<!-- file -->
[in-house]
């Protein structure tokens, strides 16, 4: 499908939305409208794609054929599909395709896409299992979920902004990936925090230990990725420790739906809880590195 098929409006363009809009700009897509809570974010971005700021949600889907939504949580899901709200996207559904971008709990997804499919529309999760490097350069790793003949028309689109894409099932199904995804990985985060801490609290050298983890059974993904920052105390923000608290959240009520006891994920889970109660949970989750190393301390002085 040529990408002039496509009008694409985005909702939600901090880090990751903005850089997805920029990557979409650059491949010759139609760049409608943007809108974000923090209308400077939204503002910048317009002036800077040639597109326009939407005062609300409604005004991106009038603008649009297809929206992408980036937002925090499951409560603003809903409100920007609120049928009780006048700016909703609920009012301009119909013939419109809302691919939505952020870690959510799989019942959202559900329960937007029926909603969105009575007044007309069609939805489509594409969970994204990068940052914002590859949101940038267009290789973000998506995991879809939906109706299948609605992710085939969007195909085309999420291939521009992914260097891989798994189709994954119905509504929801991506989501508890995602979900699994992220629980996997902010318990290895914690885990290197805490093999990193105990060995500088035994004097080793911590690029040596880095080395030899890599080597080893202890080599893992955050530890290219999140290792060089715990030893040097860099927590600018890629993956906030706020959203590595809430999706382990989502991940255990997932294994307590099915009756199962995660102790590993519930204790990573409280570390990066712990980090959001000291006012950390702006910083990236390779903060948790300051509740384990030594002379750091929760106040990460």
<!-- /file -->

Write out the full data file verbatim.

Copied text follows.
[in-house]
């Protein structure tokens, strides 16, 4: 499908939305409208794609054929599909395709896409299992979920902004990936925090230990990725420790739906809880590195 098929409006363009809009700009897509809570974010971005700021949600889907939504949580899901709200996207559904971008709990997804499919529309999760490097350069790793003949028309689109894409099932199904995804990985985060801490609290050298983890059974993904920052105390923000608290959240009520006891994920889970109660949970989750190393301390002085 040529990408002039496509009008694409985005909702939600901090880090990751903005850089997805920029990557979409650059491949010759139609760049409608943007809108974000923090209308400077939204503002910048317009002036800077040639597109326009939407005062609300409604005004991106009038603008649009297809929206992408980036937002925090499951409560603003809903409100920007609120049928009780006048700016909703609920009012301009119909013939419109809302691919939505952020870690959510799989019942959202559900329960937007029926909603969105009575007044007309069609939805489509594409969970994204990068940052914002590859949101940038267009290789973000998506995991879809939906109706299948609605992710085939969007195909085309999420291939521009992914260097891989798994189709994954119905509504929801991506989501508890995602979900699994992220629980996997902010318990290895914690885990290197805490093999990193105990060995500088035994004097080793911590690029040596880095080395030899890599080597080893202890080599893992955050530890290219999140290792060089715990030893040097860099927590600018890629993956906030706020959203590595809430999706382990989502991940255990997932294994307590099915009756199962995660102790590993519930204790990573409280570390990066712990980090959001000291006012950390702006910083990236390779903060948790300051509740384990030594002379750091929760106040990460």